Open Thread: Medion Wireless Vertical Mouse

This post is an open thread and contains affiliate links.

A mouse is an indispensable part of using most modern computers. It’s hard to do anything on a PC, Mac, or Chromebook without pointing and clicking to get there, and unless you have a mouse — or, in the case of a laptop or Chromebook, a touchpad — it’s going to be difficult, if not impossible, to do everything you need to do. Even on devices with a trackpad, or those with a touchscreen, a mouse can still be a valuable instrument for precision work. If you’re a serious PC gamer, a quality mouse is required equipment.

Modern computer mice date back to the 1960s, and they have undergone a number of evolutions and developments in the succeeding decades. Those evolutions have included changes to make mice more versatile, adaptable, efficient, and comfortable. That last point is no small thing; I’ve personally known people who have had carpal tunnel surgery after repetitive use of keyboards and mice, and while the surgery has come a long way over the years, it’s still not something people want, especially if their livelihood depends on it.

Vertical mice have emerged as a more ergonomic alternative to a traditional mouse. Vertical mice are designed to be more comfortable and less prone to putting the hand in positions that create strain and pain. They’re not for everyone: not everyone likes the feel of a vertical mouse, and if you’re a lefty who uses a mouse in your left hand (I’m a lefty but I use my mouse in my right hand) there aren’t many options out there. For those searching for a right-hand-use mouse and relief from mouse hand pain, though, vertical mice can be worth a look.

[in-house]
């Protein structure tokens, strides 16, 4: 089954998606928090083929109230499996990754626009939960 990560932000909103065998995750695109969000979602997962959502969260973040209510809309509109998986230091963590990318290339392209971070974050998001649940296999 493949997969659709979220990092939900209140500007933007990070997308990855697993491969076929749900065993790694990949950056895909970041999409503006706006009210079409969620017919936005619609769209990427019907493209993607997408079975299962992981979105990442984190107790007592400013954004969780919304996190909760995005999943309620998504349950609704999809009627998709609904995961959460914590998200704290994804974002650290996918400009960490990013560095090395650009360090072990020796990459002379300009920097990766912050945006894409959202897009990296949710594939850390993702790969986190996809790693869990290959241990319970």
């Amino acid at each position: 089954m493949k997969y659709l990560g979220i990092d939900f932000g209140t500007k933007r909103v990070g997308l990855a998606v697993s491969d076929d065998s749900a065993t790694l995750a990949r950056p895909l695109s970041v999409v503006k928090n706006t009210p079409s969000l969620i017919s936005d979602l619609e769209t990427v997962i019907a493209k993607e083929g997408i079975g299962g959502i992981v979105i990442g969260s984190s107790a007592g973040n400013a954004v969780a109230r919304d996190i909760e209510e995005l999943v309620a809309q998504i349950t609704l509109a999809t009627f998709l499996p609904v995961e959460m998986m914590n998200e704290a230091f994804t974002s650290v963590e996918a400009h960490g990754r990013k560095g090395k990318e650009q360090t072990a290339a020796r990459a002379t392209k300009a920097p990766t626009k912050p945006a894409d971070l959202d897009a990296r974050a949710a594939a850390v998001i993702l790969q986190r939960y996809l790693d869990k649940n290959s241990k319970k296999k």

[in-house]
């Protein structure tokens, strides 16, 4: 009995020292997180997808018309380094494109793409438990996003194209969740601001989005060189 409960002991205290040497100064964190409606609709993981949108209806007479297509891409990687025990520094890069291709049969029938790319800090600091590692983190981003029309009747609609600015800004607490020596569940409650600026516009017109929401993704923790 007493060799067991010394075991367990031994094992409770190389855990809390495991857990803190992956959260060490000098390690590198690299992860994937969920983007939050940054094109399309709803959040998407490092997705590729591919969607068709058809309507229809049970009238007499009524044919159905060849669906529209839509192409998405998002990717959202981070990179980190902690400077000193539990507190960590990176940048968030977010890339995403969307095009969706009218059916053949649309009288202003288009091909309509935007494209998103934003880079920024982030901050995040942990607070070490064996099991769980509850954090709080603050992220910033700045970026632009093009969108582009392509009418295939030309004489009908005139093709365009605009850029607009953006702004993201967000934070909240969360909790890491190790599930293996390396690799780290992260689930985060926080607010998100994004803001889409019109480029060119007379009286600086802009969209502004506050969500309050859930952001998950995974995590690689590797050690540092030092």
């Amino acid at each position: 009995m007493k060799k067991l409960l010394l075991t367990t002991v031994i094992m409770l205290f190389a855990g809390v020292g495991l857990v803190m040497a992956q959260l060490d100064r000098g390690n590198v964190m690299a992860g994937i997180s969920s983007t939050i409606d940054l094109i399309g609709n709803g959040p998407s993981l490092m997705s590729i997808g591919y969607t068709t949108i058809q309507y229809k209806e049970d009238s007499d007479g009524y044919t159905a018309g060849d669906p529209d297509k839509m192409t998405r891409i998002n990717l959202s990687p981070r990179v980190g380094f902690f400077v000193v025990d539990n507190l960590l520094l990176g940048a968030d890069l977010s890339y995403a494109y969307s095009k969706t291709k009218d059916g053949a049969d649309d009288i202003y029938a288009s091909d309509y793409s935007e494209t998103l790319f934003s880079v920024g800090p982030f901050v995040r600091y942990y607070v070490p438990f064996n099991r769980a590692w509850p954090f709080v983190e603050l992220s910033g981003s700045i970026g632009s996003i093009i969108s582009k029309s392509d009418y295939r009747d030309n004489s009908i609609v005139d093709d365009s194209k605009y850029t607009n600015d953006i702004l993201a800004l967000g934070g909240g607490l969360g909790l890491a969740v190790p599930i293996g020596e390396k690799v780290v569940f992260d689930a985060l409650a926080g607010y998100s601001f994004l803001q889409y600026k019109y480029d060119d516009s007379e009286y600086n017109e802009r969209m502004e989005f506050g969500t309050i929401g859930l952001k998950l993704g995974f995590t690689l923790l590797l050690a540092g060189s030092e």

Aldi sells small electronics throughout the year, most of them under the Medion and Bauhn labels. Recently I saw that the German grocer was selling a vertical wireless mouse under the former name.

What We Know:

Medion Wireless Vertical Mouse

The Medion Wireless Vertical Mouse (Product Code: 707012) is an Aldi Find, which means you can only find it in stores for a short time. Once it’s sold out, you won’t be able to find it again in stores until it returns, whenever that might be. Because Aldi doesn’t ship products online, if you can’t find it in stores, you’re out of luck.

At the time of this post, the mouse retails for $19.99. That’s cheaper than most vertical wireless mice I can find online, and in some cases it’s a lot cheaper.

Most wireless mice out there right now connect the mouse to the computer by way of a 2.4 GHz dongle that plugs into a USB port. These devices are usually pretty plug-and-play, and settings are usually simple enough to handle within the operating system.

Here’s more information about the wireless mouse, according to Aldi:

  • Available in Black or White
  • Ergonomically designed for maximum comfort of wrist and thumb
  • Features advanced optical sensor technology with selectable DPI: 800/1200/1600
  • Wireless up to 33′
  • Includes five buttons and scroll wheel
  • Offers low power mode and on/off switch
  • Battery included

What We Don’t Know:

We haven’t yet tested this specific model, so we don’t know how easy setup will ultimately be, how good the connection and battery life are, how responsive it is, or how long it will last. We’ve created this open thread for users to share their experiences.


Do you have experience with this mouse? Let us know in the comments.


About Joshua

Joshua is the Co-founder of Aldi Reviewer. He is also a writer and novelist. You can learn more about him at joshuaajohnston.com.

One Comment

  1. I couldn’t find a photo of the left side of the mouse, which would show orientation of the page forward/back buttons. I have no idea what the button by the scroll wheel does. There’s hardly any more description than what a potato does.

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